As sitcoms go, 38 years is an awfully long time between episodes. But that's the span separating episode 158 of "The Dick Van Dyke Show," first broadcast May 25, 1966, from what its creators are calling "episode 159," which airs tonight on CBS -- the series' ancestral home -- under the title "The Dick Van Dyke Show Revisited."
The new episode, which you are free to regard as a special, departs from the last in several respects. It's in color, it lasts an hour and three of the main players are dead, while the rest of them -- and they are all here -- are 38 years older. There are a few words and jokes of a sort you never would have heard, or could have heard, on the original program. And it has a host, Ray Romano, who has been enlisted to give the program context, and perhaps provide it some contemporary cred, for viewers not schooled in the TV classics.
But it's also very much in the spirit of what came before. Written by Carl Reiner -- who not only created and produced the series but also wrote many of those 158 previous episodes and took the occasional role of Alan Brady, the egocentric TV star for whom Van Dyke, as comedy writer Rob Petrie, worked -- it bears the inarguable stamp of authorial authority. (Reiner has already twice revived the role, for an episode of "Mad About You" and a computer-animated special, "The Alan Brady Show," which ran last year on Comedy Central.) As was the original, it has been shot three-camera style before a live audience -- no TV movie-style production values, as with the "Mary and Rhoda" reunion or "Rescue From Gilligan's Island." The show is still set in New York: Although Rob and Laura have moved to Manhattan, where Laura teaches dance and Rob makes animation on his computer (Van Dyke's own work is shown here), their son, Richie (Larry Mathews), has bought the old house in New Rochelle, giving us access to its immaculately re-created living room. As in episodes of old, occasion is found to sing, and to dance, and to remember when. (The flashback was an essential tool of the original.)
And as with the episode that preceded it, back in 1966, there are no immediate plans for a follow-up.
"We had been approached about it many times over the years," Van Dyke says. "And Carl used to say, 'Well, I don't know; I don't think you can go back.' "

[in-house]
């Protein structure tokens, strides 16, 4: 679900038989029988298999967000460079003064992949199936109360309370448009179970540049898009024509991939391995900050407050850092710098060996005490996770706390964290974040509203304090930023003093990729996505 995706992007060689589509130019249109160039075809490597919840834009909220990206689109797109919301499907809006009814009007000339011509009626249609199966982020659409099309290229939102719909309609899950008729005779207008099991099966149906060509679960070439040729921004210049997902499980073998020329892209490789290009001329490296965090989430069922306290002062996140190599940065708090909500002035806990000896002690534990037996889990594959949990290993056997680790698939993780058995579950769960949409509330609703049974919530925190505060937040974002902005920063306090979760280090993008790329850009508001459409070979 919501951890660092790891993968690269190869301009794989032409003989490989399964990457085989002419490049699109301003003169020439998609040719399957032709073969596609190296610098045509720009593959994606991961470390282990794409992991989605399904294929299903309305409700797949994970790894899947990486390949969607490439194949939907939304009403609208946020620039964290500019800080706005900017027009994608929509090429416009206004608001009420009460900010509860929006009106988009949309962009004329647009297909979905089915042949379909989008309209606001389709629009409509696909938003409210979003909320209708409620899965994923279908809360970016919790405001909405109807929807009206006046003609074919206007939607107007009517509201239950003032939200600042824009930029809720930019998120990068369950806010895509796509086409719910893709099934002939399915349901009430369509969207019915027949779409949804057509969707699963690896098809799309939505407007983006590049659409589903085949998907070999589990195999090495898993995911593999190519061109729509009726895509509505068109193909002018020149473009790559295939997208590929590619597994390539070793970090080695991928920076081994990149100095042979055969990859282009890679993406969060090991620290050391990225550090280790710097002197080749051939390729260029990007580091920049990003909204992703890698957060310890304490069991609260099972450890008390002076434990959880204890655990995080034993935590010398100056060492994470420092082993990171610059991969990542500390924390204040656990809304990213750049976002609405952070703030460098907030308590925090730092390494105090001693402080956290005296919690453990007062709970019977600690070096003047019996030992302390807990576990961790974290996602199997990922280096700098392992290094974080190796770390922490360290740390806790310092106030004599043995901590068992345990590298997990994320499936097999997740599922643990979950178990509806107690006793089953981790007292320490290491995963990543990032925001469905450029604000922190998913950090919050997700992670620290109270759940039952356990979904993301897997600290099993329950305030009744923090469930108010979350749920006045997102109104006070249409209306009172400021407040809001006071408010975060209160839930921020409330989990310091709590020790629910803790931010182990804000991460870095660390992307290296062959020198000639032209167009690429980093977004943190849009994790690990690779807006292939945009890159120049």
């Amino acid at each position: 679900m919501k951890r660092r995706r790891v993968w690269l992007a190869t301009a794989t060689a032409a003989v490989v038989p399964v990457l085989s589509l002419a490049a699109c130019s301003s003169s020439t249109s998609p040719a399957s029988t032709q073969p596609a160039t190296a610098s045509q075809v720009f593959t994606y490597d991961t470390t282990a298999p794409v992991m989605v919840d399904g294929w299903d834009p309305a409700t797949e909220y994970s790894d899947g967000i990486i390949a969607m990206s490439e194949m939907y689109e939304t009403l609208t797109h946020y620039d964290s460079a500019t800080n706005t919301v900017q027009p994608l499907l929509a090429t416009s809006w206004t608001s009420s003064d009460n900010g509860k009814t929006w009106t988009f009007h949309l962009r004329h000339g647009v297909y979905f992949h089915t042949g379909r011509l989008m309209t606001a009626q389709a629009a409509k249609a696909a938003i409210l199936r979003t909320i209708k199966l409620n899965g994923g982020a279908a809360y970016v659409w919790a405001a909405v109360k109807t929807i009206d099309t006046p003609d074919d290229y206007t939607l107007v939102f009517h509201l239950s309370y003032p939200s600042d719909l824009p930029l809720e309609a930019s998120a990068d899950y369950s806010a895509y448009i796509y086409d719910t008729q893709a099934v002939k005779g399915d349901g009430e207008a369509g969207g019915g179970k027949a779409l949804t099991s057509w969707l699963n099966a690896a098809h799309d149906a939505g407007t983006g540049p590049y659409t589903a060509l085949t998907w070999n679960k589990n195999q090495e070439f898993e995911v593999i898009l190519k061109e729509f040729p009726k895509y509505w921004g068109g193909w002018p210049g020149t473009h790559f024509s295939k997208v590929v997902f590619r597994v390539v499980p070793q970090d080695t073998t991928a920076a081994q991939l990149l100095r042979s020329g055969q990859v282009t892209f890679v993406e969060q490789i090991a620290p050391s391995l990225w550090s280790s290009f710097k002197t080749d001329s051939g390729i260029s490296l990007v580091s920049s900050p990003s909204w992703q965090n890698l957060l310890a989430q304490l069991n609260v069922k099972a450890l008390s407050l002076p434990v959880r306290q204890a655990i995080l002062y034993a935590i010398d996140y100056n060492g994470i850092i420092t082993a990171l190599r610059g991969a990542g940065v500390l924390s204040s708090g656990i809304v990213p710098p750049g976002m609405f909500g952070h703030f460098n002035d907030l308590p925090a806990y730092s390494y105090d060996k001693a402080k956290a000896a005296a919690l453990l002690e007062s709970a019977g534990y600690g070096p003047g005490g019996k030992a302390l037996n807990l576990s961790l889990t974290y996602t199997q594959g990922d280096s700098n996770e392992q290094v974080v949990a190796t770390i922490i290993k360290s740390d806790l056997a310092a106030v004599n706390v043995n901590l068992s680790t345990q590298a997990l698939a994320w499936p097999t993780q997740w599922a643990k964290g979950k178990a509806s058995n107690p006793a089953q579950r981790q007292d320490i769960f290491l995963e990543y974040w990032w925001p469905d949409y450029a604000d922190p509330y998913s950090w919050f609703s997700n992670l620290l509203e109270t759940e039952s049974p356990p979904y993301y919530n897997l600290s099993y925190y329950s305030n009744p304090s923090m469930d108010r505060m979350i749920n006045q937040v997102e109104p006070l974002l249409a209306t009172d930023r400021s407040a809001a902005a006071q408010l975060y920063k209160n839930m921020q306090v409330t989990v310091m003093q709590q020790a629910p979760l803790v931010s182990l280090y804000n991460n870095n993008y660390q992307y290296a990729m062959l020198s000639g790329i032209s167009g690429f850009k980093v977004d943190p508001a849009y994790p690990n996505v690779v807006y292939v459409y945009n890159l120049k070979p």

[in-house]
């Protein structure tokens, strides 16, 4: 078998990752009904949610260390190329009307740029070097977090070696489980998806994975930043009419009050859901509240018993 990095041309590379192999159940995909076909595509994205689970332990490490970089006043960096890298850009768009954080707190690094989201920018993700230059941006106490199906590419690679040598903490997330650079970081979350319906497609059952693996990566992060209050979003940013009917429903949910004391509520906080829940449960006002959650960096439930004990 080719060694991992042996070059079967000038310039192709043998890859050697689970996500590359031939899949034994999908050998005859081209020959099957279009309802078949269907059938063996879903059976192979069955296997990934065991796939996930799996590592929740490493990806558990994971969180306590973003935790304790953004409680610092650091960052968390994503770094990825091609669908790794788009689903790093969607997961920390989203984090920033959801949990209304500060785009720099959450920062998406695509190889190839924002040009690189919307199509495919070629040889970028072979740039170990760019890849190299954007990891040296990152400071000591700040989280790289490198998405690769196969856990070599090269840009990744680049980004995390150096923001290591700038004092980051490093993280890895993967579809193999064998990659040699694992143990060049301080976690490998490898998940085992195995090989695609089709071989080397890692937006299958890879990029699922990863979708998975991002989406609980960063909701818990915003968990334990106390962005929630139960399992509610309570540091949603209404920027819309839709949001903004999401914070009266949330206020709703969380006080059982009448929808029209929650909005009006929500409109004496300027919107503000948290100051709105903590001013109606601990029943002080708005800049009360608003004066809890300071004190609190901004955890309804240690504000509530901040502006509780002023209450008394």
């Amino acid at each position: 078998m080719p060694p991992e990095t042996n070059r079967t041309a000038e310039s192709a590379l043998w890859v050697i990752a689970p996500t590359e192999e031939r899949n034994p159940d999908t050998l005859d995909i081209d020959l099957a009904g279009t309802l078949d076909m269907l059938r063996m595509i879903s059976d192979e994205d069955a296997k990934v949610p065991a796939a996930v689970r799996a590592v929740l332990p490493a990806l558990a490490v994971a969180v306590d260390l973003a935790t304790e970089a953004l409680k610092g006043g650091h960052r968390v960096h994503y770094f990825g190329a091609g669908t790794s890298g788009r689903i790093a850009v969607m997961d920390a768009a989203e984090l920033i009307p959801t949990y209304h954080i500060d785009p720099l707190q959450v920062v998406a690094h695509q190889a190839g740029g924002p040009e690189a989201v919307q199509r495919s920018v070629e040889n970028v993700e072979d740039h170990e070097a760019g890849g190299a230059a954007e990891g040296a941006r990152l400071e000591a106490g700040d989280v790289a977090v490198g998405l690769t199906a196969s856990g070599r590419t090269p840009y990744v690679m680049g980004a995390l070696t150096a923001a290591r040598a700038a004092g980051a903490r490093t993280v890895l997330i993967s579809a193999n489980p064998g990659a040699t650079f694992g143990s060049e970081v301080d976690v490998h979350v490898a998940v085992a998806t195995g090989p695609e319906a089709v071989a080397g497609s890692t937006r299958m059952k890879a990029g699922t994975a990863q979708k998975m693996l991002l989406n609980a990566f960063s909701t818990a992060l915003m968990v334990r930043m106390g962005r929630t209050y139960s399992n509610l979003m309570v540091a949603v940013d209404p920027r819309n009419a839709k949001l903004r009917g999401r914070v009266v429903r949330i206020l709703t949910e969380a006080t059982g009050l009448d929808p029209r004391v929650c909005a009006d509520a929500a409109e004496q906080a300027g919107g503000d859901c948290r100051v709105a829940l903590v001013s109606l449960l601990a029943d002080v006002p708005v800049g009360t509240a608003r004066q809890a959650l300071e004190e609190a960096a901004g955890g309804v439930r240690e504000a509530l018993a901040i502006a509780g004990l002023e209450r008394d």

That changed last year, when Reiner stood onstage with Van Dyke, Mary Tyler Moore and Rose Marie to accept a legend award as part of the first TV Land Awards. "I looked around," he remembers, "and I said, 'Hey, we could do a show with these people.' I just said it as a joke from the stage, and the next day I got a call from CBS. It was an offhand remark, but offhand remarks are sometimes the best remarks you make."
"What took us so long?" was Moore's first reaction to the project. "I'd been waiting to do this for ages." Only the eponymous star had doubts. "I did have some misgivings about it," says Van Dyke, "because it's 40 years since the show went off -- maybe that's 20 years too long. Plus the fact that we were literally down to a skeleton crew -- only about half the cast is still alive."
Indeed, it was the absence of series regulars Morey Amsterdam, Richard Deacon and Jerry Paris that led Reiner to his premise. He started to think of the show in terms of a memorial, "and then I got the idea of Alan Brady, who hasn't seen Rob or Sally for years, searching them out to do his eulogy."
"People said, 'I wonder what happened to them?' " Reiner says of the Petries and company. "Or maybe I asked myself that question. The characters stay alive in my head." And it's the characters that fans will tune in to see. The actors have, after all, remained relatively visible. Van Dyke and Moore even teamed last year in "The Gin Game" for PBS; Reiner has shown up on "Bernie Mac" and "The Bonnie Hunt Show"; Rose Marie appeared on "Caroline in the City" and "Suddenly, Susan." But what we really want to know is: How are Rob and Laura getting on, and what's up with Sally, and does Alan Brady still wear a toupee?